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Showing posts from November, 2021

Novelist and Filmmaker Allen Wolf

Allen Wolf describes The Sound of Violet: The Sound of Violet  is about a man who believes he found his perfect soulmate, but his autism keeps him from realizing she's actually a prostitute. The novel allows readers to experience a love story between two people who are unlikely to fall in love. The main character is autistic, and I mainly wrote the novel from his perspective. He's very trusting, so when he meets Violet, he believes she's an actress when she's actually a prostitute. I wanted the reader to experience the rollercoaster of the relationship mainly through his eyes with glimpses into Violet's world.  From Allen’s website: Allen is an award-winning  filmmaker ,  novelist , and  game creator  based in Los Angeles. He is also the host of the  Navigating Hollywood podcast . His debut novel  The Sound of Violet  was described as “Entertaining, well-paced, and highly visual,” by Kirkus Reviews. Allen wrote, directed, and produced  The Sound of Violet , the 

Grandin and Moore on Navigating Autism

Published in September 2021, Navigating Autism: 9 Mindsets for Helping Kids on the Spectrum by Temple Grandin and Debra Moore offers a positive approach to supporting young autistics. I can see my daughters and myself in some of the passages. The research citations appeal to my desire for evidence, too. Like most autistics and parents, I rarely agree with most autism guides and texts. We’re too often reduced to our deficits. And, I don’t always agree with my colleagues. But, Dr. Grandin always makes me think. It was a pleasure to meet Dr. Moore and I’m fascinated by her research in the area of Internet addiction. Temple Grandin is a Professor of Animal Science at Colorado State University. She might be the best-known autistic self-advocate in the United States. I have been privileged to meet her in person at conferences and enjoy listening to her discuss animals, science, and engineering. She has said that many people she meets in construction and manufacturing are likely Neurodiver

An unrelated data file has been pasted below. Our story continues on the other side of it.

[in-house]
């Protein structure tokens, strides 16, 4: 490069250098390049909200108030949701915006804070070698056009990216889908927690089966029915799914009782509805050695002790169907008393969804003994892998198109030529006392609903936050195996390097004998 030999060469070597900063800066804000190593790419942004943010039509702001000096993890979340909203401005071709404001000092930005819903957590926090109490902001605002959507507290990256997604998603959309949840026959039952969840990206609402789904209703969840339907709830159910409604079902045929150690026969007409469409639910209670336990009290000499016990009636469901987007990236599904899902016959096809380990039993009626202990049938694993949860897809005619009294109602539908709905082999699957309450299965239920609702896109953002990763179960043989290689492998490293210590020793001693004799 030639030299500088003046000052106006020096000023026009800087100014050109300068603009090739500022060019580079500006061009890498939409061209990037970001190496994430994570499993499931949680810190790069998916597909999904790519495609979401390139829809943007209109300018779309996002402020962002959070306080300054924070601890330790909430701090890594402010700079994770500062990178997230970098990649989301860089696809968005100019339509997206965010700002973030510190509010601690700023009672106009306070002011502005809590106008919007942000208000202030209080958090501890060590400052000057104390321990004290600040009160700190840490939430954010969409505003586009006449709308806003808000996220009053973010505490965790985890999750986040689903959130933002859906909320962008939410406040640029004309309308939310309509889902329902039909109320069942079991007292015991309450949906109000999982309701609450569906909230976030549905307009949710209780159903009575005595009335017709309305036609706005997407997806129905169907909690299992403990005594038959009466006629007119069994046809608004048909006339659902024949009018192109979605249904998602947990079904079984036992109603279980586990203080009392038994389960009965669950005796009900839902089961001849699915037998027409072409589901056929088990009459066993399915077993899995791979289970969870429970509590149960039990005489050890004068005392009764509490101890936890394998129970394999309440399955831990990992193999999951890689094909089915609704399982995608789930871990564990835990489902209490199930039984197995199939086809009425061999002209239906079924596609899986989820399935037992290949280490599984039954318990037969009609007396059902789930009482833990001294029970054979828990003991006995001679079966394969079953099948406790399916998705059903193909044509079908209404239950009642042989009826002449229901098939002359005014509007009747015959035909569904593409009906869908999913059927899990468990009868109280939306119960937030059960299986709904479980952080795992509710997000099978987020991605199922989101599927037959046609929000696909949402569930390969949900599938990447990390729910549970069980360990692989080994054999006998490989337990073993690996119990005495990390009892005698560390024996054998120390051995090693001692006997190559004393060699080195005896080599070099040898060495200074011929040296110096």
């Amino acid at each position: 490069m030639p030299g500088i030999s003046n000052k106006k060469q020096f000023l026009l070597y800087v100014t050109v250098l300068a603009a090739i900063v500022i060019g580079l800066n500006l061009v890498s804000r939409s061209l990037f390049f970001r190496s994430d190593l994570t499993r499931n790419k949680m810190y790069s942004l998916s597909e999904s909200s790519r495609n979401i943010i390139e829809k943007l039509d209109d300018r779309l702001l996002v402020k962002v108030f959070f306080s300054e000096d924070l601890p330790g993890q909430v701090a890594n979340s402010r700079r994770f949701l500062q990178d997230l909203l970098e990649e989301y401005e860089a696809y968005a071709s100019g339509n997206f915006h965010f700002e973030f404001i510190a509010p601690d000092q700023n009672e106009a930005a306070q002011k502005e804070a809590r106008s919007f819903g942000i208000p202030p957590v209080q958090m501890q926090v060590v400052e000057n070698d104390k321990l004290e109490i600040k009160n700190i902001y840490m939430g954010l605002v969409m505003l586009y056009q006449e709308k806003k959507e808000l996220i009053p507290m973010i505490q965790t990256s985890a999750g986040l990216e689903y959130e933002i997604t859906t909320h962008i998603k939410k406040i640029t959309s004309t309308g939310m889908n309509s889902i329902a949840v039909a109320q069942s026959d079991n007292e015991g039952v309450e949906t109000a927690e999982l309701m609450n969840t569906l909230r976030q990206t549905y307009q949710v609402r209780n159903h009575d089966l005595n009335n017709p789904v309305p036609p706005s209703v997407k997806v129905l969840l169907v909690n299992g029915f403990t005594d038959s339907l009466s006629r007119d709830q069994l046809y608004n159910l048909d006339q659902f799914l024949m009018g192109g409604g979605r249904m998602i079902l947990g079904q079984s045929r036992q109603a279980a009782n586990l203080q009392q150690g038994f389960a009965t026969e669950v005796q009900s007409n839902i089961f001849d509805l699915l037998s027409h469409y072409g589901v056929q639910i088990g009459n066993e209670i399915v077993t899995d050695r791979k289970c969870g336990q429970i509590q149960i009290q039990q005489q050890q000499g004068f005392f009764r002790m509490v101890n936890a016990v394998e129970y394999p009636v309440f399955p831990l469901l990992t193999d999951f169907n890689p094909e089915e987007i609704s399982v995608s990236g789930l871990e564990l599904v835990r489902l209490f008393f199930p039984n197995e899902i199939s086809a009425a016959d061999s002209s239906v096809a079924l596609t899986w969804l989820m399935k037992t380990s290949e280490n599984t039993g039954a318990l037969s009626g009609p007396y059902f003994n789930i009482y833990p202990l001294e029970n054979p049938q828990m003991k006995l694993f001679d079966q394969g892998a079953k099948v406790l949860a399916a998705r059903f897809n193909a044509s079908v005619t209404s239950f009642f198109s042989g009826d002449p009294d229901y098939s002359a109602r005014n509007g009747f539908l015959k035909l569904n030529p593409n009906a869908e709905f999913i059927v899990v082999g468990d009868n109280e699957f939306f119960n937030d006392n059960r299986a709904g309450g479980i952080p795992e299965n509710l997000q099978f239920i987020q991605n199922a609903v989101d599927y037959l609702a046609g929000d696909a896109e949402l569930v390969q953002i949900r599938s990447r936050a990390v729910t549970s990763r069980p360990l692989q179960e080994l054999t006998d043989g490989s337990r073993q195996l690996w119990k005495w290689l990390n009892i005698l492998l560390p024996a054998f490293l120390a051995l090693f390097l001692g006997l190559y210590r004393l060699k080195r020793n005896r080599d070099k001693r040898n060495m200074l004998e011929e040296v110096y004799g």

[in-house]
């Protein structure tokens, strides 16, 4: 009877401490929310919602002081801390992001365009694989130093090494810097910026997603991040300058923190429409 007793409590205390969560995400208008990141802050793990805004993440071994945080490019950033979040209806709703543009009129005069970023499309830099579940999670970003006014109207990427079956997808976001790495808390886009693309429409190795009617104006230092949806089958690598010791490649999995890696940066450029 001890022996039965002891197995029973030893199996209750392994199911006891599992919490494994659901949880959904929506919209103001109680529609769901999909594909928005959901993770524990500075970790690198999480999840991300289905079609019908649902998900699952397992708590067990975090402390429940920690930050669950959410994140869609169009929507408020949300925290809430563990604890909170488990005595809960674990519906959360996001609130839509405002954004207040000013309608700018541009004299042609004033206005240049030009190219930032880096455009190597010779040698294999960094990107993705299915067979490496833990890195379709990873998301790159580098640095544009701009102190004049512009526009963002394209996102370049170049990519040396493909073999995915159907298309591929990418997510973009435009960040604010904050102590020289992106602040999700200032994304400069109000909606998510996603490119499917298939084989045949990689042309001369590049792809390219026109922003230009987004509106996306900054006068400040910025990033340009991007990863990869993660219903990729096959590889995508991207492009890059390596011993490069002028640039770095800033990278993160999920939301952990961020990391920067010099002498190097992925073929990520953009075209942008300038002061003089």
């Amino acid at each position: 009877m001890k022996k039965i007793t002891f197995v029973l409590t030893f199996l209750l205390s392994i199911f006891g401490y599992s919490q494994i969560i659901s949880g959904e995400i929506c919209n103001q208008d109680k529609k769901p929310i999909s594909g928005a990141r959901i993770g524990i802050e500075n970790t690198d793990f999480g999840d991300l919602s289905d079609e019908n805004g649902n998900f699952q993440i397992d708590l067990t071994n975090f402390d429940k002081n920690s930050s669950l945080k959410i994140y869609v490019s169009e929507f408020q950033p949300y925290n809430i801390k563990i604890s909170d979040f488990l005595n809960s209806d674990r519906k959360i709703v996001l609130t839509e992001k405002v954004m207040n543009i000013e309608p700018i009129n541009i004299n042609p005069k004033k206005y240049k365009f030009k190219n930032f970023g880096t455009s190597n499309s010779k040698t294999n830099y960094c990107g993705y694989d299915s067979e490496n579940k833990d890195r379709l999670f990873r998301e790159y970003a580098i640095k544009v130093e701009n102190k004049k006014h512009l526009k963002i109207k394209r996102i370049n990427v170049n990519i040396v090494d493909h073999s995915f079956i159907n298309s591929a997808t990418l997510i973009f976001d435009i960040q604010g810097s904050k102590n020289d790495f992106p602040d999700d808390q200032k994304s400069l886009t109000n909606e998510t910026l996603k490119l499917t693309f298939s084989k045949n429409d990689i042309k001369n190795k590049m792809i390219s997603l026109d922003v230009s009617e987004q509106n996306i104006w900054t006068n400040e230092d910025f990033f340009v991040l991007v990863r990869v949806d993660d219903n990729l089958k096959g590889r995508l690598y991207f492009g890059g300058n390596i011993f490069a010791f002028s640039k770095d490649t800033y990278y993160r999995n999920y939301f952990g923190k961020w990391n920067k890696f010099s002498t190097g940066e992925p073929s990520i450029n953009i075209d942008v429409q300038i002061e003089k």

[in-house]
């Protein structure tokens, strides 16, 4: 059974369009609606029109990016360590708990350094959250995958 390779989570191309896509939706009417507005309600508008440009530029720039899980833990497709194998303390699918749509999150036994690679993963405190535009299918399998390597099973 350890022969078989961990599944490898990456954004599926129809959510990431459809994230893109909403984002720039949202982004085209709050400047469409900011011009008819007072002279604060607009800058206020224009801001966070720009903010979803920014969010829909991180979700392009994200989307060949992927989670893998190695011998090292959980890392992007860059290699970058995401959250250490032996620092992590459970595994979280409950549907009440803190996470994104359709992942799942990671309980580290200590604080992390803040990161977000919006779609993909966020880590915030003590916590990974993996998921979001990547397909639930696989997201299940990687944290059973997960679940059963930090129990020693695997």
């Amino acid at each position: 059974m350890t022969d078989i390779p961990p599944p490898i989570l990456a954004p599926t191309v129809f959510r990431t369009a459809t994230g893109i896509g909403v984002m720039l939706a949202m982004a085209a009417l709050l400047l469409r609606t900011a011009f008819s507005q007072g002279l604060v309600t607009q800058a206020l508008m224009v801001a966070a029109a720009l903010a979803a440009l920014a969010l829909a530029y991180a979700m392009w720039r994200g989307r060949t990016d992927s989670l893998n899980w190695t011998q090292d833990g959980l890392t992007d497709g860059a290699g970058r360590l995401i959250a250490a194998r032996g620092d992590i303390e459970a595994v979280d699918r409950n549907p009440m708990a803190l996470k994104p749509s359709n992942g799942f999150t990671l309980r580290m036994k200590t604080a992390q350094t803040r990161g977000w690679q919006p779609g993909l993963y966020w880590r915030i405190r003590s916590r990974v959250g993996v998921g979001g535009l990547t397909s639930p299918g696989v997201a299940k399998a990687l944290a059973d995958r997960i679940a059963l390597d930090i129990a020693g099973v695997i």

Lois Letchford a Literacy Problem Solver

Lois Letchford’s dyslexia came to light at the age of 39, when she faced teaching her seven-year-old non-reading son, Nicholas. Examining her reading failure caused her to adapt and change lessons for her son. The results were dramatic. Lois qualified as a reading specialist to use her non-traditional background, multi-continental experience, and passion to assist other failing students. Her teaching and learning have equipped her with a unique skillset and perspective. As a teacher, she considers herself a “literacy problem-solver.” Reversed: A Memoir is her first book. In this story, she details her dyslexia and the journey of her son’s dramatic failure in first grade. She tells of the twist and turns that promoted her passion and her son’s dramatic academic turnaround.   The Autistic Me: Blog: Podcast: Facebook: Twitter: